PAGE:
Alice Kelly — “The Good Die Young”
It’s been 45 years since the death of my older sister, Alice Ward Kelly, R.N. She’d be a senior citizen now if she were alive. I thought I’d reminisce about her all too brief but meaningful life.
None of my father’s eight children became a physician like him. One of us did join the “healing profession” — so he can take some satisfaction in that. Alice might have become a physician. She just never got the chance. My father one confided in me that before her tragic death in December 1974, Alice “was seriously considering medical school.” The calling was there, dad felt.
In a show of cruel fate, Alice was on her way to the hospital during a serve Northeast storm when she crashed her car and died. Doubly cruel, Alice was the second sibling in the family to die in an auto wreck (a 1971 accident had claimed the life of our sister, Clare).
Born in Monmouth Beach and educated in local Catholic primary and high schools (Star of the Sea and RBC), Alice was a person of great intensity and beauty. Today, many men — accomplished and confident guys — who grew up with her tell me how swayed (and sometimes intimidated) they were by her dazzling persona.
Etched into my memory forever is the evening my father answered a phone call and learned of the death of his second-born daughter. Being just a boy of 14 when Alice died, my memories of her are still fond.
A young woman of great inner and outer splendor, Alice was an accomplished 21-year-old registered nurse when she died in an auto accident during the Thanksgiving weekend of 1974. A year before, she had graduated at the top of her class from St. Clare’s Hospital School of Nursing in New York City. The commencement exercises, which I attended, were held in the magnificent St. Patrick’s Cathedral in Manhattan.
“Wherever the art of medicine is loved, there is also a love of humanity.”
“She decided all on her own to go into nursing and she did it all on her own without any help from me,” my physician-dad told me. “I was very proud of her work and I know she was too.” Never afraid to jump into action, Alice worked in the intensive care unit at my dad’s hospital — the very busy Riverview Hospital in Red Bank. There she quickly won the respect of her nurse colleagues and the staff physicians.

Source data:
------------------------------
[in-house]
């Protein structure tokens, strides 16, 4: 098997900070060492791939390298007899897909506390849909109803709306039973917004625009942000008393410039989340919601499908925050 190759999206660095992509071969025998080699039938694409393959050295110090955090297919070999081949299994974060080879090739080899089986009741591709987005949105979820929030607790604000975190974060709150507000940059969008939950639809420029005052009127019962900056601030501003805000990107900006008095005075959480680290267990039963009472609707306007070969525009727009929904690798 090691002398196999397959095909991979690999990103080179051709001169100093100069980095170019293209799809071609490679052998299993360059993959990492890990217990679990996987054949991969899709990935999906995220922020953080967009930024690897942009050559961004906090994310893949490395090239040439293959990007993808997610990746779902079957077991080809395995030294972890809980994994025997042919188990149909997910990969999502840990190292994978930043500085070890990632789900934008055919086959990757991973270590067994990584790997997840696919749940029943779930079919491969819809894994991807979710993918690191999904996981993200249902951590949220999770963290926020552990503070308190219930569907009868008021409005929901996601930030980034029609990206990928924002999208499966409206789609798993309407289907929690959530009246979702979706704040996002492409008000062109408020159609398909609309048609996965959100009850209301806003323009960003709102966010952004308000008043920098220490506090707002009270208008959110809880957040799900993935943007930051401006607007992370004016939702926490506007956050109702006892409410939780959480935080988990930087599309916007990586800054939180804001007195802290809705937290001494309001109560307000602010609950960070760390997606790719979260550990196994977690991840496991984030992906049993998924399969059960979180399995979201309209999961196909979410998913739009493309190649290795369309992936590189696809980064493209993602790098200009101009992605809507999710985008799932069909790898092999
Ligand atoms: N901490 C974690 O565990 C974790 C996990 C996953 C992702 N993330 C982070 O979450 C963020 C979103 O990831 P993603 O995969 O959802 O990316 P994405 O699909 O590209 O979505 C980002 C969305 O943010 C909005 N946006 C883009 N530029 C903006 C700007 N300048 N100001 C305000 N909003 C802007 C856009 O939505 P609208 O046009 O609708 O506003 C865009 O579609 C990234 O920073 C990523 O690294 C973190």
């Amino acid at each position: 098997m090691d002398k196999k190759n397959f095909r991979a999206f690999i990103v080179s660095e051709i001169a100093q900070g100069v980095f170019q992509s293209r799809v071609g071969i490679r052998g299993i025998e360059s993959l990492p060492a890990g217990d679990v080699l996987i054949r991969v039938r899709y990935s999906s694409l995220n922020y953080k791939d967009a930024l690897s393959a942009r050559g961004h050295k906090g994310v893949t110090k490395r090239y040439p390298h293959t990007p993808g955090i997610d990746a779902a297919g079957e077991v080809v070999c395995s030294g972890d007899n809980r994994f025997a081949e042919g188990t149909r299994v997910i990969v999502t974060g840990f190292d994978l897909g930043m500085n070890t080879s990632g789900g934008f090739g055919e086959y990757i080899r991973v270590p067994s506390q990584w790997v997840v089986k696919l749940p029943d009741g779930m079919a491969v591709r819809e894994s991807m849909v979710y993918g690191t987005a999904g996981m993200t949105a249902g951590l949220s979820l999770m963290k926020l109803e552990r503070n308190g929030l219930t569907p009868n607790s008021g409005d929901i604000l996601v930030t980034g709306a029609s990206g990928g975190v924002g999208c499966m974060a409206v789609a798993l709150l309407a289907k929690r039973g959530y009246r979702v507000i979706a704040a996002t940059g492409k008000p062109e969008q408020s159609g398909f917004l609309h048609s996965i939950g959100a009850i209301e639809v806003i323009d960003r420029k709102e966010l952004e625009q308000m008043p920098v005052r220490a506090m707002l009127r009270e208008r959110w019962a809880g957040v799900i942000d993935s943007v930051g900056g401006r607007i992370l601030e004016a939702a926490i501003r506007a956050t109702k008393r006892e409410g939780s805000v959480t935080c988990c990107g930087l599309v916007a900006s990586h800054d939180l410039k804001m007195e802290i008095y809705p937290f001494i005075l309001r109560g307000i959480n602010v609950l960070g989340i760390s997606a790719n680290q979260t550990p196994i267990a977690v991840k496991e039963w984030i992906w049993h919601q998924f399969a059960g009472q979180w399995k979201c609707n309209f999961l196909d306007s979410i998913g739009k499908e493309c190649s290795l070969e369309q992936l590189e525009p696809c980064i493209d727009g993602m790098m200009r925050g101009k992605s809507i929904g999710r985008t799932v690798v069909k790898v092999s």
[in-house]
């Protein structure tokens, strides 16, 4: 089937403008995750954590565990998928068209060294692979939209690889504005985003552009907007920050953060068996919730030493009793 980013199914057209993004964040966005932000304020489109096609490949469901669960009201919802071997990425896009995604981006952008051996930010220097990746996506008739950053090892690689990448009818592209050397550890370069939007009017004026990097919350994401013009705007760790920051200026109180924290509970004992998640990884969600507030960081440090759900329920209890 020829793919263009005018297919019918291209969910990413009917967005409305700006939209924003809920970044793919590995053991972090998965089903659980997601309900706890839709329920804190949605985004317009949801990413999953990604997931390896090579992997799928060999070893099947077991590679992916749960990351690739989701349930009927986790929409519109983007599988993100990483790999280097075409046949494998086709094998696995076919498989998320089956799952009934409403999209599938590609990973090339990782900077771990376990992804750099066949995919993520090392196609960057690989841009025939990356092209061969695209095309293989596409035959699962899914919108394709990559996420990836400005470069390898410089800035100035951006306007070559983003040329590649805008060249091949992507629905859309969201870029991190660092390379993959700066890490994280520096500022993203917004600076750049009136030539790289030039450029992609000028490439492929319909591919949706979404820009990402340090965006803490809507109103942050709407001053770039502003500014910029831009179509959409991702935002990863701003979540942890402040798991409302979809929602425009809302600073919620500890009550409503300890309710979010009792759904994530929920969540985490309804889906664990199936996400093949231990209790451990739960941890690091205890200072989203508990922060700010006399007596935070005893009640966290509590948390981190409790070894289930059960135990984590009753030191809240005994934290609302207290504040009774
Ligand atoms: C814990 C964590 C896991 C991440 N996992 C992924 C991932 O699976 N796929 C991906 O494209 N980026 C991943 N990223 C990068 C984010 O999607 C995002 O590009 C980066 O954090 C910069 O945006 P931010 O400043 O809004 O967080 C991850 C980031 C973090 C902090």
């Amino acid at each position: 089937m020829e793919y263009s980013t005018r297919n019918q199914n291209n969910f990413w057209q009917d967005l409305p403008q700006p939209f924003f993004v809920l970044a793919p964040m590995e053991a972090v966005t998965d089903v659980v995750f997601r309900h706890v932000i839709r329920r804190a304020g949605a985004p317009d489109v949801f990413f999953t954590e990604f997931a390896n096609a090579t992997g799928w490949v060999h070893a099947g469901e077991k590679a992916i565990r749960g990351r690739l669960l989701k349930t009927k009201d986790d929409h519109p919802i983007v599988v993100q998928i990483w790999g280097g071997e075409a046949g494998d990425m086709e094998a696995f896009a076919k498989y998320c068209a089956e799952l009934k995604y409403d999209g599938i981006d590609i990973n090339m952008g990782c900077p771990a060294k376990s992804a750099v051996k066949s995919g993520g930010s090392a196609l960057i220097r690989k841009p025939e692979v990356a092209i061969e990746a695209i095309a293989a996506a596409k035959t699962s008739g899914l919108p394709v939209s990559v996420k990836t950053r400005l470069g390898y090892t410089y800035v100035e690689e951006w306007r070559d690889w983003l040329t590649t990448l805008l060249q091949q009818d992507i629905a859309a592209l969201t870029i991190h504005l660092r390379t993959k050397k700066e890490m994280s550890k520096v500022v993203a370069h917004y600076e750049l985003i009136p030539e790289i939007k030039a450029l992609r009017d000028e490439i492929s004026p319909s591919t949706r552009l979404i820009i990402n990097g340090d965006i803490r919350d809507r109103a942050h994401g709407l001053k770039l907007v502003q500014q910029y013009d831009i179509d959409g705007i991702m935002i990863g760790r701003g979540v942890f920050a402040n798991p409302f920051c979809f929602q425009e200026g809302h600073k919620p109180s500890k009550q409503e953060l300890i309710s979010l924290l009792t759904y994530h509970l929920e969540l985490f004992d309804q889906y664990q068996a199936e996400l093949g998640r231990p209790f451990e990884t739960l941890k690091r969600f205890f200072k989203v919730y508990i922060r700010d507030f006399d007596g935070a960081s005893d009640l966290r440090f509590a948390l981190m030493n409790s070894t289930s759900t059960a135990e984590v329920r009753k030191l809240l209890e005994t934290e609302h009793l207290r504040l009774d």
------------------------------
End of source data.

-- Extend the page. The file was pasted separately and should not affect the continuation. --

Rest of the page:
My father explained to me that Alice “was a very bright and determined person, and rightly earned the admiration and trust of the doctors — not always an easy task for such a young person. What made her a good nurse was the same thing that makes all healthcare professionals good — she cared about people,” Dad said. “Her goal was always to make patients feel better.”
In receiving a thoroughly Catholic education (1st grade right through nursing school), Alice came to embody its teachings — hope, compassion, love, faith. One of her colleagues in the ICU said that Alice was “very dedicated but also had a sense of what she was doing within a greater scope. She didn’t want to say in nursing permanently.” So perhaps my father was right about her career arch in medicine. I would have loved to see it all.
Making a Difference
Whatever stresses Alice had — and I’ve learned she did have some — she managed to conceal from me and most others. But the pressure was intense. My father always said that nurses are the true backbone of America’s healthcare system. “You can’t run an efficient hospital without nurses,” he once told me. “And there are no nurses in hell. Unfortunately, I can’t make the same statement about doctors.”
The ancient Greeks — who knew a thing or two about life — believed that, “Out of tragedy comes wisdom.” As painful as it is for me to admit, I must agree with their reasoning. Thus, while Alice may be gone, I know that her noble ways live on in all those she touched.